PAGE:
Tuesday, August 26, 2008
A new study from UC San Francisco says California's tobacco control program has reaped enormous public health benefits. Researchers say the program has saved 86-billion dollars in healthcare costs in its first 15 years. KPBS Reporter Kenny Goldberg has the story.
The report says the savings came from cutting the smoking rate, and preventing more than three-and-a-half billion cigarettes from being smoked.
California's tobacco control program includes anti-smoking ads. It's funded by a five-cents-a-pack tax on cigarettes. UC San Francisco's Stanton Glantz says that money doesn't go as far as it did when the program began.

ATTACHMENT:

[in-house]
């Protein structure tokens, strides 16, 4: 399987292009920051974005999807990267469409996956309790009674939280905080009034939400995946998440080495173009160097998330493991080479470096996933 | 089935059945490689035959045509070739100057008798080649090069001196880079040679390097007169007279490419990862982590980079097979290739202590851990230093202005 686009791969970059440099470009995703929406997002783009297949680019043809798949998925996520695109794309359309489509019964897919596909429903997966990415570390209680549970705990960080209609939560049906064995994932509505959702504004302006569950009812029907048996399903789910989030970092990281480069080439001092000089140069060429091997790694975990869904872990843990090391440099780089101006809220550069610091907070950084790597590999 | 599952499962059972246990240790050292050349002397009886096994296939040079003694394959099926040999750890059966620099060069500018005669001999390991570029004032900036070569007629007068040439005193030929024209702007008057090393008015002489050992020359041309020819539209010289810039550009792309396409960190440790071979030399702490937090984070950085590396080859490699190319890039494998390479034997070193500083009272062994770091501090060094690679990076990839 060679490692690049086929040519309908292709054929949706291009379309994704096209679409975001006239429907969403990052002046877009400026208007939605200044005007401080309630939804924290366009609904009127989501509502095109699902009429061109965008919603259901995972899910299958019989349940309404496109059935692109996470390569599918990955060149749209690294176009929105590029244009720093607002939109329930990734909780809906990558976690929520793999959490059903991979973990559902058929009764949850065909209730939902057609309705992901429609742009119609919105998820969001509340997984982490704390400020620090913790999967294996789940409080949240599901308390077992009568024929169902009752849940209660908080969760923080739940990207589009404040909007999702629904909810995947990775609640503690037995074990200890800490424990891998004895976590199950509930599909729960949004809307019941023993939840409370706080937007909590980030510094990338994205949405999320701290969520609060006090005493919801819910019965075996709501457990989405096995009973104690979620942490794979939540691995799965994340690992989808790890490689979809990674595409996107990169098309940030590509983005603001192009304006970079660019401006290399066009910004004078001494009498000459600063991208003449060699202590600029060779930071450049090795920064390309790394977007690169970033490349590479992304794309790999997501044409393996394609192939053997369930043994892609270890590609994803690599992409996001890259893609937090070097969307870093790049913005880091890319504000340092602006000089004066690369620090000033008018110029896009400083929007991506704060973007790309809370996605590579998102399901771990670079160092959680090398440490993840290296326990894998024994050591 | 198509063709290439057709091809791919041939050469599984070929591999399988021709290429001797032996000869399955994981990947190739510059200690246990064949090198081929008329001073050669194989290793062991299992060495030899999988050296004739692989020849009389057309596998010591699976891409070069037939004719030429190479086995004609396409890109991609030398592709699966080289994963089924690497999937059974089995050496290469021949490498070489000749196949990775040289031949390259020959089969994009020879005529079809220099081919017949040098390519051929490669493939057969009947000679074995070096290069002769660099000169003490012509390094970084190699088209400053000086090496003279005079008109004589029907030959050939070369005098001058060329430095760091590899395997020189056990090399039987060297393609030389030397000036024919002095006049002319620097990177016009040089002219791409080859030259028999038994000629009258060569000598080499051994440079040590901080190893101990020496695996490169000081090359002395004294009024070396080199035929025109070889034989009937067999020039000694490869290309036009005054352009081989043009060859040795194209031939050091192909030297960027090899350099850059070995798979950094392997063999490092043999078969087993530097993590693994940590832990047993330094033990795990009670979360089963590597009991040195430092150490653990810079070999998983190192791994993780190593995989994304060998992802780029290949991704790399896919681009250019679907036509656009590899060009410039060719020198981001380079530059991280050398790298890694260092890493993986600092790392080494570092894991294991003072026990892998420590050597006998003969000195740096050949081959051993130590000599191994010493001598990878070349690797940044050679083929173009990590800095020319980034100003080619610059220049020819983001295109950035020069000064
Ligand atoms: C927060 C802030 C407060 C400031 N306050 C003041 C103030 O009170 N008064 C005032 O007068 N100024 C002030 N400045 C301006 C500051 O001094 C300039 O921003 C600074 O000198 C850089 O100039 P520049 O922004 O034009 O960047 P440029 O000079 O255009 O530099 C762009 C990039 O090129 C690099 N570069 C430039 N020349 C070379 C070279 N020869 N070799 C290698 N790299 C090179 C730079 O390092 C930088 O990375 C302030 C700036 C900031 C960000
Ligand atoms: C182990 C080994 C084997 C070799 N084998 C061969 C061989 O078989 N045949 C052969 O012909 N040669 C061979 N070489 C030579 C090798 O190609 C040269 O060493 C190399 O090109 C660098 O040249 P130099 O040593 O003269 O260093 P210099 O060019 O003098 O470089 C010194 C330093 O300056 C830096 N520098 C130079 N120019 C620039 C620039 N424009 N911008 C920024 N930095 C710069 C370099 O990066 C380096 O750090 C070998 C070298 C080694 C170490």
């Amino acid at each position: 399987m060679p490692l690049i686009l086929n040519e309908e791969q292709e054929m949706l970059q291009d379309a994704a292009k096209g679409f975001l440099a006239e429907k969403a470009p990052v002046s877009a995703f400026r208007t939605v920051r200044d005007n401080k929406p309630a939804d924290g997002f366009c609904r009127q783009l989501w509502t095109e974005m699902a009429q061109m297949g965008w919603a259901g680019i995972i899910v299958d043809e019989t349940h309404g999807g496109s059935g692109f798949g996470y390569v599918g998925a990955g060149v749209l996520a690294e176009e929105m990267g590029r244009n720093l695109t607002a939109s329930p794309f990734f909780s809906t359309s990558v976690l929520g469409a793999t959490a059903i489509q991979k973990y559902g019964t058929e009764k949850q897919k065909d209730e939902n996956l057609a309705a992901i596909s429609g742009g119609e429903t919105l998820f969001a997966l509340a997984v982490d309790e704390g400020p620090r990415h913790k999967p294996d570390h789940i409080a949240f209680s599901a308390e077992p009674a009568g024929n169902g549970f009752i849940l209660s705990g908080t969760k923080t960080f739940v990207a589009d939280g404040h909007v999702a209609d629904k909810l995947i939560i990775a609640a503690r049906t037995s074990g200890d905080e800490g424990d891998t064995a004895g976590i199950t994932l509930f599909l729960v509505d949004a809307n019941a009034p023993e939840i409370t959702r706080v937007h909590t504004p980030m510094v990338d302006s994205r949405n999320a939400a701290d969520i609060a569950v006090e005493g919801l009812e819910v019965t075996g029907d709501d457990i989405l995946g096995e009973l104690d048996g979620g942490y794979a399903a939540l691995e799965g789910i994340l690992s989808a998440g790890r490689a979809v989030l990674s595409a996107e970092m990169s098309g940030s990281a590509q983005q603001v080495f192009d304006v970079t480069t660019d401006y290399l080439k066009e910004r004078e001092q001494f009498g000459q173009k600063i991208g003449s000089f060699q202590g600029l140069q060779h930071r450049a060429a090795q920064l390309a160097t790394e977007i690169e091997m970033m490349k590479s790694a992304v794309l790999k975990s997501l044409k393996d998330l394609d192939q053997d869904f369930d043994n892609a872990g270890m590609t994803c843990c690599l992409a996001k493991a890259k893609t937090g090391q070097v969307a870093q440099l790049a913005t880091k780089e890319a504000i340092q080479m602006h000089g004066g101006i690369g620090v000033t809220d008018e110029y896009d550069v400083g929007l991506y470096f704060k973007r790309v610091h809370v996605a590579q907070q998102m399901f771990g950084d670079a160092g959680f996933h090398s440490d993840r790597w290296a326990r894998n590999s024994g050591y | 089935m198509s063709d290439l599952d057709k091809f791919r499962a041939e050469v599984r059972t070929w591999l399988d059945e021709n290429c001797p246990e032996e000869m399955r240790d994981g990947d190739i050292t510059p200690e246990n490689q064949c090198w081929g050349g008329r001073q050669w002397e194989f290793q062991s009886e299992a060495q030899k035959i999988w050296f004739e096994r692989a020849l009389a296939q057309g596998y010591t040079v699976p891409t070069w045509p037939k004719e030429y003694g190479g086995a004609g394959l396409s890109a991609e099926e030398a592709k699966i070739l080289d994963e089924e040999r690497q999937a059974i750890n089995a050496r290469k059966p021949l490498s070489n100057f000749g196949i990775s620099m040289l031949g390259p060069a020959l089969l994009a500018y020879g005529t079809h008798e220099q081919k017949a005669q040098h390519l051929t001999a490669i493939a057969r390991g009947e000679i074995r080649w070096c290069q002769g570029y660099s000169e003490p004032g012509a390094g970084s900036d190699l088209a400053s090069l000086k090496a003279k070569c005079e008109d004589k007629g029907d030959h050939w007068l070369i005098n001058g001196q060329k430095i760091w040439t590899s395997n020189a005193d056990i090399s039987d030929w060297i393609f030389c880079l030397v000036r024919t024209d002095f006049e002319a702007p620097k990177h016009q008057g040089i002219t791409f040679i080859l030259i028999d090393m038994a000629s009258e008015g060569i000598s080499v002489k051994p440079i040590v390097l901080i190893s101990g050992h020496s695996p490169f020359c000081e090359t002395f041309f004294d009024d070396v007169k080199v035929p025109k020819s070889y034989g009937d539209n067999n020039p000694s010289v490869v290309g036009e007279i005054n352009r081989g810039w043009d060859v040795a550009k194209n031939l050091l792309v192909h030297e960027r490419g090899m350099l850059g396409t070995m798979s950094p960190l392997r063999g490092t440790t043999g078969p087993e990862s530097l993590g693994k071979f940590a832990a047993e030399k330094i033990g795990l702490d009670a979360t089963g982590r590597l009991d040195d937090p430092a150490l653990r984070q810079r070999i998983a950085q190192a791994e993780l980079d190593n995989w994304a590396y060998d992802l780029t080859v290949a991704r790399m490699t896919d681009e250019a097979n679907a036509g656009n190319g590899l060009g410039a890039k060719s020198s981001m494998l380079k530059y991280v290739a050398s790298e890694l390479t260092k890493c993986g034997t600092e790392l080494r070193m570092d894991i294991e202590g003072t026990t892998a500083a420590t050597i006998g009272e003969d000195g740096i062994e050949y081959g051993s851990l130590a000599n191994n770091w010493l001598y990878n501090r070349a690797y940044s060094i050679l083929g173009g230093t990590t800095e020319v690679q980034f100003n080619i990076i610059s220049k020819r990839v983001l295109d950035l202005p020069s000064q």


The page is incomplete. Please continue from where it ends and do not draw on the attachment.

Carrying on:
Glantz: Five cents today buys about what two cents bought in 1988. So inflation has severely eroded the value and effectiveness and potency of the program.
Glantz believes if the program was restored to the level of aggressiveness it had in the early 90s, the state could virtually eliminate smoking within five years.
Today, about 13 percent of adults in California smoke.
Kenny Goldberg, KPBS News.